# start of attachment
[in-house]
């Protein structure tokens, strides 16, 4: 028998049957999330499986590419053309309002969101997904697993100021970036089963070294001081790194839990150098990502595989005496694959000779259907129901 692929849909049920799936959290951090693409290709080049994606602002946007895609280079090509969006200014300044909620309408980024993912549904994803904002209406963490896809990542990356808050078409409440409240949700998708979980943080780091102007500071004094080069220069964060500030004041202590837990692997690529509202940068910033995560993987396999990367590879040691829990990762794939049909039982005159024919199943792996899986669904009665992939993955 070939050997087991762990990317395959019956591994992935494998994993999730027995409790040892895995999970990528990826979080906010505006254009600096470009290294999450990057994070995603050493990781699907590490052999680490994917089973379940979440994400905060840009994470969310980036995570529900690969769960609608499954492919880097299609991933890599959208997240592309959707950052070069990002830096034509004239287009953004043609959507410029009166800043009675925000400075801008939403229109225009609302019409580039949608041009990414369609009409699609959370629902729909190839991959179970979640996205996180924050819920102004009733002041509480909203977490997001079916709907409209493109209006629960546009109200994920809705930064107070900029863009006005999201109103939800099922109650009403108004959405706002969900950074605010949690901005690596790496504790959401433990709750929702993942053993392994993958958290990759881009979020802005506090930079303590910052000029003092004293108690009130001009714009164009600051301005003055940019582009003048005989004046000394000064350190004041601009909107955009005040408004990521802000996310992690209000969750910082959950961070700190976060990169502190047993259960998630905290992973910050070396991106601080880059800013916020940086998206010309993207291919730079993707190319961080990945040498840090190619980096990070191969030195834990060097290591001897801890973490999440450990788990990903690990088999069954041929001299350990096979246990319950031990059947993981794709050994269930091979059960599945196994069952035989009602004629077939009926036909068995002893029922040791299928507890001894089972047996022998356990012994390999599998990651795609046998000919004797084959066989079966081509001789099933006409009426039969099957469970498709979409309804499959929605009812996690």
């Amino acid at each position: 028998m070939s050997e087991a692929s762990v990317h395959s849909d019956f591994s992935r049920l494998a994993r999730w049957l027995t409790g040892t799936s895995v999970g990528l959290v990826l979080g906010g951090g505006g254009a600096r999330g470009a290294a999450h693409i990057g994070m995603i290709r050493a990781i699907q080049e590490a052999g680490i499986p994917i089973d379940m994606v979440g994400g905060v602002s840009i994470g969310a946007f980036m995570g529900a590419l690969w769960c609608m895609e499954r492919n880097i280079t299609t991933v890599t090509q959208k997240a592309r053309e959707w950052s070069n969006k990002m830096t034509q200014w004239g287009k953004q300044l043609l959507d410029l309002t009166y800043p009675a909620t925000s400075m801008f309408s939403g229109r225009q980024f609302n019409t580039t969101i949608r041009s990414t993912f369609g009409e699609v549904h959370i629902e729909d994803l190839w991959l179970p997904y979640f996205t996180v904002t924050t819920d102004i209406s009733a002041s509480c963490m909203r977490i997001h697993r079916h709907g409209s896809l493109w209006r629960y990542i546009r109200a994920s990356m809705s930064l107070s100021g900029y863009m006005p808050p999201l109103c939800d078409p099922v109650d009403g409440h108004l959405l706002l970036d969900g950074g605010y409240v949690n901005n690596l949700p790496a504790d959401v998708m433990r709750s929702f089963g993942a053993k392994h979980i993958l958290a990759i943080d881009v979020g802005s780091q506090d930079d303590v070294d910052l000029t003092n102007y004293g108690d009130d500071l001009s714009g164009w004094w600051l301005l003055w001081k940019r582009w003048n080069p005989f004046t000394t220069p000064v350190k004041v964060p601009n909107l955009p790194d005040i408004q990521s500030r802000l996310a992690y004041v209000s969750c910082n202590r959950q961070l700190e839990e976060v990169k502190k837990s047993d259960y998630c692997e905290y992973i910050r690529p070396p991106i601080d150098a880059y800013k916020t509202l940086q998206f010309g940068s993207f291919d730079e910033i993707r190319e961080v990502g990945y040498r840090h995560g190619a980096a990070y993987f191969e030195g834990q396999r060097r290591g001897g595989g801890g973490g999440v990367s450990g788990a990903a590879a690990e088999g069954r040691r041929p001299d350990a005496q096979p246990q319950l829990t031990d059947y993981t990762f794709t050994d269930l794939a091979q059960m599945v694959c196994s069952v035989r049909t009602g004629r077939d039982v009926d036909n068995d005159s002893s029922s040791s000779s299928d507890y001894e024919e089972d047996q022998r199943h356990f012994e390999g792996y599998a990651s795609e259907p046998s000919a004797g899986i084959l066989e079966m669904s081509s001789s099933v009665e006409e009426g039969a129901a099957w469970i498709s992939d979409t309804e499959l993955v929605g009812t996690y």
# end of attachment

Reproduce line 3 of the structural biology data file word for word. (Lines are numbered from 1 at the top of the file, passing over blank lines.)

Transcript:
């Amino acid at each position: 028998m070939s050997e087991a692929s762990v990317h395959s849909d019956f591994s992935r049920l494998a994993r999730w049957l027995t409790g040892t799936s895995v999970g990528l959290v990826l979080g906010g951090g505006g254009a600096r999330g470009a290294a999450h693409i990057g994070m995603i290709r050493a990781i699907q080049e590490a052999g680490i499986p994917i089973d379940m994606v979440g994400g905060v602002s840009i994470g969310a946007f980036m995570g529900a590419l690969w769960c609608m895609e499954r492919n880097i280079t299609t991933v890599t090509q959208k997240a592309r053309e959707w950052s070069n969006k990002m830096t034509q200014w004239g287009k953004q300044l043609l959507d410029l309002t009166y800043p009675a909620t925000s400075m801008f309408s939403g229109r225009q980024f609302n019409t580039t969101i949608r041009s990414t993912f369609g009409e699609v549904h959370i629902e729909d994803l190839w991959l179970p997904y979640f996205t996180v904002t924050t819920d102004i209406s009733a002041s509480c963490m909203r977490i997001h697993r079916h709907g409209s896809l493109w209006r629960y990542i546009r109200a994920s990356m809705s930064l107070s100021g900029y863009m006005p808050p999201l109103c939800d078409p099922v109650d009403g409440h108004l959405l706002l970036d969900g950074g605010y409240v949690n901005n690596l949700p790496a504790d959401v998708m433990r709750s929702f089963g993942a053993k392994h979980i993958l958290a990759i943080d881009v979020g802005s780091q506090d930079d303590v070294d910052l000029t003092n102007y004293g108690d009130d500071l001009s714009g164009w004094w600051l301005l003055w001081k940019r582009w003048n080069p005989f004046t000394t220069p000064v350190k004041v964060p601009n909107l955009p790194d005040i408004q990521s500030r802000l996310a992690y004041v209000s969750c910082n202590r959950q961070l700190e839990e976060v990169k502190k837990s047993d259960y998630c692997e905290y992973i910050r690529p070396p991106i601080d150098a880059y800013k916020t509202l940086q998206f010309g940068s993207f291919d730079e910033i993707r190319e961080v990502g990945y040498r840090h995560g190619a980096a990070y993987f191969e030195g834990q396999r060097r290591g001897g595989g801890g973490g999440v990367s450990g788990a990903a590879a690990e088999g069954r040691r041929p001299d350990a005496q096979p246990q319950l829990t031990d059947y993981t990762f794709t050994d269930l794939a091979q059960m599945v694959c196994s069952v035989r049909t009602g004629r077939d039982v009926d036909n068995d005159s002893s029922s040791s000779s299928d507890y001894e024919e089972d047996q022998r199943h356990f012994e390999g792996y599998a990651s795609e259907p046998s000919a004797g899986i084959l066989e079966m669904s081509s001789s099933v009665e006409e009426g039969a129901a099957w469970i498709s992939d979409t309804e499959l993955v929605g009812t996690y």